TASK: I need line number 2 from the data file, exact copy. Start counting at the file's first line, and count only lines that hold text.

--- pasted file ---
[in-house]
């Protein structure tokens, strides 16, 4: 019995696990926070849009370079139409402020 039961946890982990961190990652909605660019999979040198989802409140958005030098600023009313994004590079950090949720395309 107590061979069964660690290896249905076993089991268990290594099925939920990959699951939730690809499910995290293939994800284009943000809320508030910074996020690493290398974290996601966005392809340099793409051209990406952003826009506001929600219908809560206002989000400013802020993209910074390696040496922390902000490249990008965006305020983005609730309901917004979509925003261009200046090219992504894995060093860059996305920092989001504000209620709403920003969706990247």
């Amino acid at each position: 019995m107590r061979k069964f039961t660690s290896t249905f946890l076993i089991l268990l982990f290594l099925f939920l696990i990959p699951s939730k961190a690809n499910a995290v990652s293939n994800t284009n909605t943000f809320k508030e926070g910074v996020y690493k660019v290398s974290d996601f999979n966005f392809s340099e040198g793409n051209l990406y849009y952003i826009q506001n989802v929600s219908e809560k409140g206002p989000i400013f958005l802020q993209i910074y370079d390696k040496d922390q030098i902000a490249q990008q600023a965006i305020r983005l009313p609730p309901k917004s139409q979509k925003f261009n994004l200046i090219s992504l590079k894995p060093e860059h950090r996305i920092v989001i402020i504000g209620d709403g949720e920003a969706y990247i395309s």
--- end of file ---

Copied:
């Protein structure tokens, strides 16, 4: 019995696990926070849009370079139409402020 039961946890982990961190990652909605660019999979040198989802409140958005030098600023009313994004590079950090949720395309 107590061979069964660690290896249905076993089991268990290594099925939920990959699951939730690809499910995290293939994800284009943000809320508030910074996020690493290398974290996601966005392809340099793409051209990406952003826009506001929600219908809560206002989000400013802020993209910074390696040496922390902000490249990008965006305020983005609730309901917004979509925003261009200046090219992504894995060093860059996305920092989001504000209620709403920003969706990247």